A Washington Court of Appeals recently ruled in the Koedalah Decision that insurance adjusters and the carrier can both be named in bad faith suits. This case with the ruling on an adjuster has sent shockwaves through the industry with this decision likely taking on national implications. However, before the insurance industry cries foul, the arbitrary nature of insurance settlements looks to be the cause for the initial lawsuit.

The original suit

According to various news reports, Moun and Aung Koedalah were involved in a crash with a motorcyclist in April of 2007.  The motorcyclist struck the couple’s pick-up truck, which Moun was driving. Determined by the Seattle Police to be traveling at a high rate of speed, the biker died from his injuries. Moun suffered injuries as well, and there was damage to the truck. While the biker was uninsured, the couple’s policy provided $25,000 in underinsured motorist coverage.

The couple asked for the maximum amount, but their carrier (Allstate) offered $1,600 to the claimants. Despite requesting an explanation from the carrier for the low settlement, none was given. Instead, the carrier raised its offer to $5,000. The claimants then filed a suit against Allstate, which led the carrier to offer $15,000 before trial.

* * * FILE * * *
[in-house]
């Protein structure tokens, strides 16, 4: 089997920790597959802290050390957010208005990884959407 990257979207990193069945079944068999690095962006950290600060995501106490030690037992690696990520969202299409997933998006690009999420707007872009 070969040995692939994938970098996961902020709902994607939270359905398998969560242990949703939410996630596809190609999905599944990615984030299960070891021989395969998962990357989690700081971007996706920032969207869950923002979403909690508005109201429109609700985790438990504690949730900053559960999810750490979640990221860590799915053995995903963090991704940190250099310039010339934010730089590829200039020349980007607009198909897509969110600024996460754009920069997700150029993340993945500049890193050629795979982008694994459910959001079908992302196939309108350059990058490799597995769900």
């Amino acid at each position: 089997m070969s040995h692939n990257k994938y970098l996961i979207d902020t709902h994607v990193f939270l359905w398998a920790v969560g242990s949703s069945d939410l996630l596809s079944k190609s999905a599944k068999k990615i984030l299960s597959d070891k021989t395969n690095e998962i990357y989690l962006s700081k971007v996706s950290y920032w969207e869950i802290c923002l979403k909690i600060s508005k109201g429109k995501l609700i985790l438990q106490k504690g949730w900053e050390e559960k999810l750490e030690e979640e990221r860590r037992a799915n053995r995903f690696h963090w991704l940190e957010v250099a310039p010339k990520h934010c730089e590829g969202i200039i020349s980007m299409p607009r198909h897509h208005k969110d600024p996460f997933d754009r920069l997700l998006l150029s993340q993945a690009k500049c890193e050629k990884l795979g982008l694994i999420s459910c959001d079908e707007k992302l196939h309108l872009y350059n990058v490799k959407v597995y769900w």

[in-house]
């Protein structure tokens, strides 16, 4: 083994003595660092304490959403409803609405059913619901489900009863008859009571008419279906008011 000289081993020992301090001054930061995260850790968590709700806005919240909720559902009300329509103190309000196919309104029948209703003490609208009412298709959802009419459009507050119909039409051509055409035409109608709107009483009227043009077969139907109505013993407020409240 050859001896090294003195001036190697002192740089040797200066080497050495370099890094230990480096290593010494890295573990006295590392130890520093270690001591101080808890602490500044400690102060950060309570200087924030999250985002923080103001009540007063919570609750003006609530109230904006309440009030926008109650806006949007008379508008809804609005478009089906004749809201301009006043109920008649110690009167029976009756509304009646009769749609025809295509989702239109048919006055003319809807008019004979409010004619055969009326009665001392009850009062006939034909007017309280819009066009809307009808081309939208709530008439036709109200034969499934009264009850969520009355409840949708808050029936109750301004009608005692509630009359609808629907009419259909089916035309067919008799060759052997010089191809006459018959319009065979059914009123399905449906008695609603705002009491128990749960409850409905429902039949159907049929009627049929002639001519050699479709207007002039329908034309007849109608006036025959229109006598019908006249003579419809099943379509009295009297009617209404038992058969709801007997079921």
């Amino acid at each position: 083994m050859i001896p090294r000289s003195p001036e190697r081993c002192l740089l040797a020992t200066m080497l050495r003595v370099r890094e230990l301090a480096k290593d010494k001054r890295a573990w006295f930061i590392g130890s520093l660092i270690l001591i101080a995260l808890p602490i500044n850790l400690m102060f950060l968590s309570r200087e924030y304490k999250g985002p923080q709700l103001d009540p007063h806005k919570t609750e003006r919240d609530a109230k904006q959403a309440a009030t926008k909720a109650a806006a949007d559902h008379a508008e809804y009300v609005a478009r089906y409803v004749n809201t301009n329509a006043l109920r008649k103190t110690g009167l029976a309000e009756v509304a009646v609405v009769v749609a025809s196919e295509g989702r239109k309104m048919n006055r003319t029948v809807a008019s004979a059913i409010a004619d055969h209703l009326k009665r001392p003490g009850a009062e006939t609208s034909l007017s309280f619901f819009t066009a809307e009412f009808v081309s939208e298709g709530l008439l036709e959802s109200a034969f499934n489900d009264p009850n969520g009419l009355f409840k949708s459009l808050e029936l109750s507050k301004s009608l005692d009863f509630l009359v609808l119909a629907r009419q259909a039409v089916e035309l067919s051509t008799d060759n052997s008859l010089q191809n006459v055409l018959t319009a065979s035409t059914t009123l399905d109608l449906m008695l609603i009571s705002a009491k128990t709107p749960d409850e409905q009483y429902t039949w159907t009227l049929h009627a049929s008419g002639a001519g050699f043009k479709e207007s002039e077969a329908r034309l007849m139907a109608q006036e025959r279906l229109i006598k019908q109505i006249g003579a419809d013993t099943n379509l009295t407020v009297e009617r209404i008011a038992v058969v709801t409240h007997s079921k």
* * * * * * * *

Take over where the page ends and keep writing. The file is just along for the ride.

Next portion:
The initial trial

The case initially went to jury trial in Washington State. During the trial, Allstate finally revealed that its adjuster had determined that Moun was talking on his cell phone when he drove through a stop sign, which prompted the adjuster to estimate that 70 percent of the accident was the fault of the plaintiffs. The jury saw it differently, awarding the claimants $108,868.20 for time away from work, injuries and medical expenses.

Just getting started

The couple then filed a bad faith insurance suit against Allstate and the adjuster. The carrier filed a motion for dismissal of the complaint, which removed adjuster liability. The case was then submitted to the appeals court which reversed the lower court’s ruling for dismissal and, moreover, found the adjuster was liable. This remanded the case back to trial court.

Why the shockwaves?

There are two important takeaways from this ruling to include the adjuster:

  • It keeps the case at the state level, whose courts are more favorable for the plaintiff.
  • This could mean legal and financial intimidation of the adjusters, whose personal life and finances may be affected by litigation even if the carrier pays the bills.

The issue is still evolving

The seeming arrogance of carrier and the adjuster certainly has come back to haunt them. Right or wrong, this case may sum up how some claimants feel when they try to file a claim. Those with questions about a dispute with a carrier are advised to speak with an attorney who has experience handling such insurance disputes as claims of bad faith.